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Lompoc man sentenced to 16 years in state prison for gang-related murder

Lompoc man sentenced to 16 years in state prison for gang-related murder

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In this November 2017 file photo, Dequan Matthews, is seated inside a Santa Maria Superior courtroom, where he and co-defendant Edward Carter were retried for the 2015 killing of VLP gang member Jesse Lara in Lompoc.

The man convicted of second-degree murder in connection to the 2015 slaying of a rival gang member in Lompoc was sentenced Friday to 16 years in state prison, after a judge blamed the killing on the decision by both men to join a gang. 

Dequan Jahlil Matthews was found guilty of second-degree murder in January following a two-month jury trial at the Santa Maria Superior Court alongside his co-defendant Edward Carter, who had a mistrial declared against him.

The pair were tried the first time in the summer of 2016, when both were found not guilty of first-degree murder. Jury members were hung on the lesser charges of second-degree murder and voluntary manslaughter. 

Jesse Lara was killed in a fatal stabbing June 6, 2015, following an altercation between 62Brims and VLP gang members in Lompoc.

During an emotional sentencing Friday, Lara's mother and aunt made victim impact statements, during which both shared the pain of having to live the past three years without Lara, 29, who also left behind two young sons.

"My son was only 29," said Lara's mother, adding she cries every time she thinks of him. "No mother should ever lose her son ... not the way I lost mine. I can't sleep at night; my whole life has changed where I don't want to do anything, see anyone or go out."

She also said his father, Jack, talks to his son every day, as if he's alive, telling him goodbye when he leaves the house and that he'll be back in a while.

"Then he sits at his gravestone every day and talks to him and cries," Lara's mother said. "What kind of life is this? I believe in my heart that these men should pay the price for our loss, as the Bible says, 'an eye for an eye.'"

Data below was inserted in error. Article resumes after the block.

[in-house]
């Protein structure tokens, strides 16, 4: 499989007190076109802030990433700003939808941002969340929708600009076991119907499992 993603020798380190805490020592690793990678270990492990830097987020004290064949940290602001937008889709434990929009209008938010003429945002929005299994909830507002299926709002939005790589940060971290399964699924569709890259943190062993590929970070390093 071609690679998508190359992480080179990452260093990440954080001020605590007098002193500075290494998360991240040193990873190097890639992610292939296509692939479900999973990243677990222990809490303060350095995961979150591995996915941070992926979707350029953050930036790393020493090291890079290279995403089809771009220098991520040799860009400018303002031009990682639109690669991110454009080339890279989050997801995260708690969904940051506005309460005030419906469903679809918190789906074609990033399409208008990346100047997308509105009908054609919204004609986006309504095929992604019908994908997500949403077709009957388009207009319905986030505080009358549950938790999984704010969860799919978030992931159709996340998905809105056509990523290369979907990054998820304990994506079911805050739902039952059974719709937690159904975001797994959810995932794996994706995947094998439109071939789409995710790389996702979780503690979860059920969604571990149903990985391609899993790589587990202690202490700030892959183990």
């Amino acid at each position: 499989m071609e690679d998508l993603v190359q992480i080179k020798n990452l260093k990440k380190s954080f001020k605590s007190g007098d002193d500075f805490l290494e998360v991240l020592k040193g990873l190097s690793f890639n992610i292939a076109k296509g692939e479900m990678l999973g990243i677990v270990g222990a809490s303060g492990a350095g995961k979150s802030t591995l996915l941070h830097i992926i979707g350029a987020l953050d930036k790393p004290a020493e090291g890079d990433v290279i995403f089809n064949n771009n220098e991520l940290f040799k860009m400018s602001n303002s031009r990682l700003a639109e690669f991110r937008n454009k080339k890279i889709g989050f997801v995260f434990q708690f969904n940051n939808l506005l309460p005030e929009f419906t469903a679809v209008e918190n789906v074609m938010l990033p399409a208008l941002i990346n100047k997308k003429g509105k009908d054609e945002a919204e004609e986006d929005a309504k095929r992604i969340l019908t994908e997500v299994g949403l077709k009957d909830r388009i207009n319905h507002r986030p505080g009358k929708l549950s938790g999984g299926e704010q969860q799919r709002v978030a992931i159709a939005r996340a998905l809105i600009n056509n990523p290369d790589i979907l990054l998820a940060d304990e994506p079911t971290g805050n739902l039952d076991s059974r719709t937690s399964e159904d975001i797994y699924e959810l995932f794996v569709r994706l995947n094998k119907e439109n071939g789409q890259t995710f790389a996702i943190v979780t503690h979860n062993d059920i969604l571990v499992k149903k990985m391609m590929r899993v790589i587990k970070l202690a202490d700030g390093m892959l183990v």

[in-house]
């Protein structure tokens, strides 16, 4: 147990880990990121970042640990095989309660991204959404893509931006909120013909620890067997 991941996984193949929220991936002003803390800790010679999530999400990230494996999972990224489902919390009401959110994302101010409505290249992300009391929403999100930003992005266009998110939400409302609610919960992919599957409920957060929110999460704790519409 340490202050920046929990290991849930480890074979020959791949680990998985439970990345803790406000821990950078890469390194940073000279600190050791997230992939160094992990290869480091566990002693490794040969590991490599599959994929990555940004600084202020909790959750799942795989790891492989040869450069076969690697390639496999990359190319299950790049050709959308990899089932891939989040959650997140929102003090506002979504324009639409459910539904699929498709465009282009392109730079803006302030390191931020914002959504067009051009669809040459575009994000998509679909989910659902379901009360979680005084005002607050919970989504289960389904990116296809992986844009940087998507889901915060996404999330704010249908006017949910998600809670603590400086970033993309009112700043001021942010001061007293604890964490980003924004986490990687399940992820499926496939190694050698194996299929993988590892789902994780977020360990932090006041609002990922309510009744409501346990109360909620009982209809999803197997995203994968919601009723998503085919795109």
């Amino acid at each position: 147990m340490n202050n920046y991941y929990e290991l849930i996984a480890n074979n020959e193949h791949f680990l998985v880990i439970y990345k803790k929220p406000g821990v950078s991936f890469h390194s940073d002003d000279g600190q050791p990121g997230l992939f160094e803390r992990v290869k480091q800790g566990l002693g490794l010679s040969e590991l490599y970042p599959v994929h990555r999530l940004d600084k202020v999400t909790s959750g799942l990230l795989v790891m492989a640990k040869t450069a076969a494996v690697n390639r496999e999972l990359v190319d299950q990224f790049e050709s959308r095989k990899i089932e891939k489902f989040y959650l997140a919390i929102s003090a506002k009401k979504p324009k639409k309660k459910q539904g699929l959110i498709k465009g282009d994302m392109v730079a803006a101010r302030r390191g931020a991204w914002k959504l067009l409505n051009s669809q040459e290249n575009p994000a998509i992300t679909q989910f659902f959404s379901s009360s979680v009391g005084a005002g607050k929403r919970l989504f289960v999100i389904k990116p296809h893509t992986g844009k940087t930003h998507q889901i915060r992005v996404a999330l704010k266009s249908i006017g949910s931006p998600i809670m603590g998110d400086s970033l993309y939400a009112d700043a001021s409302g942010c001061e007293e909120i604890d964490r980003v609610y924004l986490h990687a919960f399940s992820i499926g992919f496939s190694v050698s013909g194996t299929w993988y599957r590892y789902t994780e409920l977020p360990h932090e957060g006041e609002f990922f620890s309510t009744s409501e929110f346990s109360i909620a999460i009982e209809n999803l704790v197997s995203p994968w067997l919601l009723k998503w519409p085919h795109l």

Lara's aunt spoke next, telling the court that the family would never be able to recover from the tragedy, and that while her nephew did choose a wrong path when he was younger, he was turning his life around toward the end of it.

"Jesse did take a bad road, the same bumpy road you chose," she told Matthews. "He did turn himself around; he was always in his son's lives. Jesse's younger son will never remember him, but through his mother and family, we're doing our best to see that never happens." 

After the jury returned the guilty verdict in January, the family went out to lunch, still in a somber mood, she added.

"There was no celebrating, no sense that justice was served," she said. "We just sat there, quiet, still crying. The only justice we'd have to see is to see Jesse walk into the courtroom, but we knew that would never happen because you, Mr. Matthews, made sure of that.

"You showed no mercy on my beautiful nephew," she added. 

Following all the victim impact statements, Judge James Voysey, who presided over both trials, handed down the 16-year sentence, but not without reminding Matthews what could have been avoided had he made different decisions.

"Your future, and what happens to it, is now in your hands," Voysey told him. "I sat here for many months, listened to the facts of the case. When I look at the background of Mr. Lara, I see a human being who had potential, and could have done some really good things with his life, and had a family."

He continued: "I look at you and see someone who has a great family, and could have made different decisions. Somehow, you got sucked into 62Brims. Somehow, Jesse got sucked into VLP.

"If I had the power to dismantle every criminal street gang in this country, I'd do it right now because that's why we're here today -- because of VLP and 62Brims. Take that thought with you and remember to change your life." 

Gina Kim covers crime and courts for Santa Maria Times. Follow her on Twitter @gina_k210


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